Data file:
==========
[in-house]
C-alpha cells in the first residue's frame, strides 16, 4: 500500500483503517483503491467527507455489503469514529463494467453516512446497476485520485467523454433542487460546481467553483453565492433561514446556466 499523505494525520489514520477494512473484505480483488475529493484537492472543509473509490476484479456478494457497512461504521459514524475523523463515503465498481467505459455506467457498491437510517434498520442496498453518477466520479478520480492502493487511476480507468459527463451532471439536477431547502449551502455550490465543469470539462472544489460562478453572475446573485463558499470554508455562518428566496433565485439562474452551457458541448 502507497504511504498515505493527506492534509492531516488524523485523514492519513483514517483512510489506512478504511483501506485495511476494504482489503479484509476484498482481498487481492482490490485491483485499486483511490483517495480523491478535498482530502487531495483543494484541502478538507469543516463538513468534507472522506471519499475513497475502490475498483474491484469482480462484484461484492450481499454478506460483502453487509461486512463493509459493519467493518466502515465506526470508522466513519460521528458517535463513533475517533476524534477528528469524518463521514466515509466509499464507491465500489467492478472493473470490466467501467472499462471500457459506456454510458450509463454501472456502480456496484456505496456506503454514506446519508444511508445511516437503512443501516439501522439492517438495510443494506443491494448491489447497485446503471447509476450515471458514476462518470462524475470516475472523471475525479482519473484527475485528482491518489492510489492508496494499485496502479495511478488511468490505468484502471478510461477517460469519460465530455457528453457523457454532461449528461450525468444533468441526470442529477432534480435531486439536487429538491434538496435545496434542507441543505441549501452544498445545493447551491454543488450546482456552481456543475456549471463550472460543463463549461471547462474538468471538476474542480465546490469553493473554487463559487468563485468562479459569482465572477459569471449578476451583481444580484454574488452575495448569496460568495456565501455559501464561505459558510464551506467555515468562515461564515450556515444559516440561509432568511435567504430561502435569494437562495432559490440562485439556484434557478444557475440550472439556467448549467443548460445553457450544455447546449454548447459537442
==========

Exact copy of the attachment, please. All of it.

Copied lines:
[in-house]
C-alpha cells in the first residue's frame, strides 16, 4: 500500500483503517483503491467527507455489503469514529463494467453516512446497476485520485467523454433542487460546481467553483453565492433561514446556466 499523505494525520489514520477494512473484505480483488475529493484537492472543509473509490476484479456478494457497512461504521459514524475523523463515503465498481467505459455506467457498491437510517434498520442496498453518477466520479478520480492502493487511476480507468459527463451532471439536477431547502449551502455550490465543469470539462472544489460562478453572475446573485463558499470554508455562518428566496433565485439562474452551457458541448 502507497504511504498515505493527506492534509492531516488524523485523514492519513483514517483512510489506512478504511483501506485495511476494504482489503479484509476484498482481498487481492482490490485491483485499486483511490483517495480523491478535498482530502487531495483543494484541502478538507469543516463538513468534507472522506471519499475513497475502490475498483474491484469482480462484484461484492450481499454478506460483502453487509461486512463493509459493519467493518466502515465506526470508522466513519460521528458517535463513533475517533476524534477528528469524518463521514466515509466509499464507491465500489467492478472493473470490466467501467472499462471500457459506456454510458450509463454501472456502480456496484456505496456506503454514506446519508444511508445511516437503512443501516439501522439492517438495510443494506443491494448491489447497485446503471447509476450515471458514476462518470462524475470516475472523471475525479482519473484527475485528482491518489492510489492508496494499485496502479495511478488511468490505468484502471478510461477517460469519460465530455457528453457523457454532461449528461450525468444533468441526470442529477432534480435531486439536487429538491434538496435545496434542507441543505441549501452544498445545493447551491454543488450546482456552481456543475456549471463550472460543463463549461471547462474538468471538476474542480465546490469553493473554487463559487468563485468562479459569482465572477459569471449578476451583481444580484454574488452575495448569496460568495456565501455559501464561505459558510464551506467555515468562515461564515450556515444559516440561509432568511435567504430561502435569494437562495432559490440562485439556484434557478444557475440550472439556467448549467443548460445553457450544455447546449454548447459537442